Below are excerpts to Phylis Mentzell Ryder's "Rhetorical Publics," available to the public
Ryder, Phyllis M. "Rhetorical Publics." Enculturation 6.1 (2008). 17 Apr. 2009
In Easy Writer, a pocket reference similar to handbooks used in many composition courses, Andrea
Lunsford asserts, “In the United States, Canada, and Great Britain, many audiences expect a writer to
get to the point as directly as possible and to articulate that point efficiently and unambiguously”
(139). She points out that this expectation—one which, it is fair to say, is often attributed to “good”
public writing in America—is not shared by other cultures, and cautions her readers to think carefully
about their readers’ expectations. Throughout the small text, she includes thoughtful advice for
multilingual writers about the nuances and quirks of American writing.
What I like about Lunsford’s textbooks is her attention to moments like these, where she situates
common expectations within a broader context. At the same time, I find myself questioning the
assertion that American writers are all about efficiency and directness. This move is the method by
which a particular American public asserts itself as “the public.” To be an American, the move argues,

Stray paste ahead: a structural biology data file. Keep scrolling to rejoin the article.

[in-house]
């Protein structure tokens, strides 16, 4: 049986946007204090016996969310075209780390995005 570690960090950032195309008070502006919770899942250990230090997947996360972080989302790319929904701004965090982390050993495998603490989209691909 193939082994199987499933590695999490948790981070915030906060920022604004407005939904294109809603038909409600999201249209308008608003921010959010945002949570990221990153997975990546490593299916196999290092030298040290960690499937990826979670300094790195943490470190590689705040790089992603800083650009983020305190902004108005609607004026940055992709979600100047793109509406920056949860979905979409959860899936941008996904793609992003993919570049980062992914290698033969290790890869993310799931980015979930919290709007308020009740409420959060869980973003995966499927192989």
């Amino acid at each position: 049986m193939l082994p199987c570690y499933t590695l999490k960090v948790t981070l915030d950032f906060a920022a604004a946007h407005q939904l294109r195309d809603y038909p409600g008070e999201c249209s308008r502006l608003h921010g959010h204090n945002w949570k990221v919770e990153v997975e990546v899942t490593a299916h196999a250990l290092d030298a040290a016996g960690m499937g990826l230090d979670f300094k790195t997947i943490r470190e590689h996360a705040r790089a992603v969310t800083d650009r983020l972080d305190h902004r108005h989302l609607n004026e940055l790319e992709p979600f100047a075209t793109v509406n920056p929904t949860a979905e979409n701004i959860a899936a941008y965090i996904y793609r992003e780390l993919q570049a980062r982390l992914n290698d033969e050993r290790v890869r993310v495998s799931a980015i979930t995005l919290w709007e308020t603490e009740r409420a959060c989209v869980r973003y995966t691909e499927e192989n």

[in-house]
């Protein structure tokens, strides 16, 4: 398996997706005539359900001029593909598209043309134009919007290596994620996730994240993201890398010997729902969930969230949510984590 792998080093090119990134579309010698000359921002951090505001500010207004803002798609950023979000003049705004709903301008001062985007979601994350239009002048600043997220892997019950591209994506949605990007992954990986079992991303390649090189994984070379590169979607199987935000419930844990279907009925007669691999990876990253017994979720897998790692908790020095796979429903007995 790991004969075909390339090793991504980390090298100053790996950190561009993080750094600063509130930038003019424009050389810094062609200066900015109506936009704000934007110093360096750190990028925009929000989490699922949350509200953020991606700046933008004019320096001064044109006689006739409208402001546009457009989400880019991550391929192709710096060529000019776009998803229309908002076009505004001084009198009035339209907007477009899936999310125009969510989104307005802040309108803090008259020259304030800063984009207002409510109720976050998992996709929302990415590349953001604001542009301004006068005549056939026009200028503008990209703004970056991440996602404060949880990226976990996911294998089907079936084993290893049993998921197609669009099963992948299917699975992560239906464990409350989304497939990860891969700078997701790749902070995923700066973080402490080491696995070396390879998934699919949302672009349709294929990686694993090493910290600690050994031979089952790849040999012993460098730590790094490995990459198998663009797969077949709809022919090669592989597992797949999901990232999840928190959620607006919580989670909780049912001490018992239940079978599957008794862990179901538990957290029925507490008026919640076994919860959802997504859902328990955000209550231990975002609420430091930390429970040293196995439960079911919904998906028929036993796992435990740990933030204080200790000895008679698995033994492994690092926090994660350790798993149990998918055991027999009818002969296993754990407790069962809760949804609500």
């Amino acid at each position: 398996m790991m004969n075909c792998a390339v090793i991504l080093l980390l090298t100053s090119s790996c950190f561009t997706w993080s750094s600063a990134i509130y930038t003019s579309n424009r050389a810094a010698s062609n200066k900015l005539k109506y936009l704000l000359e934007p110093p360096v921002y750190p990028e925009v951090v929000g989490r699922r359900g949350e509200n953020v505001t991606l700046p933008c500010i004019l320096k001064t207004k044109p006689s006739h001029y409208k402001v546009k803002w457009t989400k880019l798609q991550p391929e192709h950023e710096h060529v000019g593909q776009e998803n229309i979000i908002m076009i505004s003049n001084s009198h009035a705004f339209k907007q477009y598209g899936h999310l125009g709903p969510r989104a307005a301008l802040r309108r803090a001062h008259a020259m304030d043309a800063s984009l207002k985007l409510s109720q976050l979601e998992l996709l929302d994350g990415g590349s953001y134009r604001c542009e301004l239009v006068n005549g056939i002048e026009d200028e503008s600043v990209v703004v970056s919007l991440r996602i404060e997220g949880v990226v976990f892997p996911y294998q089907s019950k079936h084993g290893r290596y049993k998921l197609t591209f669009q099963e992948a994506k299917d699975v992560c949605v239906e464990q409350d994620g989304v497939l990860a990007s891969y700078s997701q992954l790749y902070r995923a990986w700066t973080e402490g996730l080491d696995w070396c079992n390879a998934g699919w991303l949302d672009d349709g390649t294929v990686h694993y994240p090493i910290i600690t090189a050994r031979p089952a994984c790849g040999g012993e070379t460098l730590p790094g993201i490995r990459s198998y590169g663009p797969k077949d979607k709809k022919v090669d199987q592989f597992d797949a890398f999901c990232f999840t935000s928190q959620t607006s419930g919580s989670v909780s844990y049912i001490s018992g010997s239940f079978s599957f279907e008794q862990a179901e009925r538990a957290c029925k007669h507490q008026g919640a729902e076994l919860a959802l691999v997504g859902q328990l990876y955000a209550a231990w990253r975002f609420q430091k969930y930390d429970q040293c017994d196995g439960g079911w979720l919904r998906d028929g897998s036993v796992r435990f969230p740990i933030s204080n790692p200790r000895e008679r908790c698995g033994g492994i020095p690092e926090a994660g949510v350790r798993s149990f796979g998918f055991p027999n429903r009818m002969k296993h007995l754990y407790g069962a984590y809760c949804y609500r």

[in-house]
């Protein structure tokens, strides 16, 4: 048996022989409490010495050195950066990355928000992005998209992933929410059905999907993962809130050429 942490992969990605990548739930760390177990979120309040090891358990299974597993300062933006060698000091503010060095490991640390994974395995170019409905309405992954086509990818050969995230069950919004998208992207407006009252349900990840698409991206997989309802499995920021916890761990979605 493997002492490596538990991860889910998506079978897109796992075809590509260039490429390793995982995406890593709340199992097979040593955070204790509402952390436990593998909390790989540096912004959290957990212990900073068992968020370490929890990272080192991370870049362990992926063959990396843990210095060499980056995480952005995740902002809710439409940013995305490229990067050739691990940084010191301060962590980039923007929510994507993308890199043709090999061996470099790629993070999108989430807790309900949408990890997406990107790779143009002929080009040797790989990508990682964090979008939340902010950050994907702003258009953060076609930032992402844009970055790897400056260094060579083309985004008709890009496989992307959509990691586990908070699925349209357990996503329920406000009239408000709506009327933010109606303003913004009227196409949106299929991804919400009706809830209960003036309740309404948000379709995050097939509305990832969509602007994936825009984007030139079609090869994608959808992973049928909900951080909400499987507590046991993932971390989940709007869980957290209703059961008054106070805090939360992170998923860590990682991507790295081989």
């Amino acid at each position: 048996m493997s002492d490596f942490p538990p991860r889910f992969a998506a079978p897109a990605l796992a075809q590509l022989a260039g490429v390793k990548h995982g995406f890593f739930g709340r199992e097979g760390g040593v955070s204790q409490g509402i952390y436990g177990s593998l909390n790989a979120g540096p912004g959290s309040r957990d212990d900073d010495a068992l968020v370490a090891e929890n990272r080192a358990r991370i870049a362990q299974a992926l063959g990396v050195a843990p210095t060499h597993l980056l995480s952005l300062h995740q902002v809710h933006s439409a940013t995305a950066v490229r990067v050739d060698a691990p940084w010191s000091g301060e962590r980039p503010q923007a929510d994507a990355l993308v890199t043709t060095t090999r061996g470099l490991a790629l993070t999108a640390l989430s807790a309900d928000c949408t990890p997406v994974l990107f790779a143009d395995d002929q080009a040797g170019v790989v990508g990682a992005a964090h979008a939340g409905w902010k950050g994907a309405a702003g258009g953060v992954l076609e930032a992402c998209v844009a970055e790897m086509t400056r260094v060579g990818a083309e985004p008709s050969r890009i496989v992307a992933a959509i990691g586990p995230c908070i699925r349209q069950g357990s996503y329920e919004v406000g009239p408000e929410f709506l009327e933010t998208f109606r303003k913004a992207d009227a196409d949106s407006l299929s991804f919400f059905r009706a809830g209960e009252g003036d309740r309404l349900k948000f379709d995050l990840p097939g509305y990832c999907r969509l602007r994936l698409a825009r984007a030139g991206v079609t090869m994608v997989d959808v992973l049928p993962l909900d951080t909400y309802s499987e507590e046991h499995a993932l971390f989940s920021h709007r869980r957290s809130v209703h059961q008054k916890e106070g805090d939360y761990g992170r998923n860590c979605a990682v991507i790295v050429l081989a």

is to be part of a group that is most comfortable speaking directly and for whom the ideal relationship
among citizens is one of efficiency. While I agree that many Americans sit comfortably with that
vision of themselves, the move affirms this as the very nature of a single, unified American public—
that all citizens, when they seek to make change in democracy, come into the same conceptual space
and agree to use the same set of rhetorical conventions as they negotiate and engage with each other.
The move doesn’t accurately describe the full range of rhetorical interactions within American
democracy, where multiple publics struggle and vie to be accepted however briefly, as “the” public;
one in which publics are solidified through various rhetorical conventions that affirm their (differing)
beliefs about the ideal relationships among citizens.
When we teach students to consider public writing in terms of a unified public sphere, we lose the
opportunity to examine the ideologies inherent in the structures of public discourses—both the
dominant discourse and others. And, we lose an opportunity to investigate how publics work with
and against each other’s discourse conventions as they struggle for recognition and power in the
democratic framework. I propose pedagogy that teaches students to practice the rhetorical moves of
creating, entering, and challenging (multiple) publics . . .
A voyeuristic approach to citizenship suggests that the role of citizens is to sit back and analyze the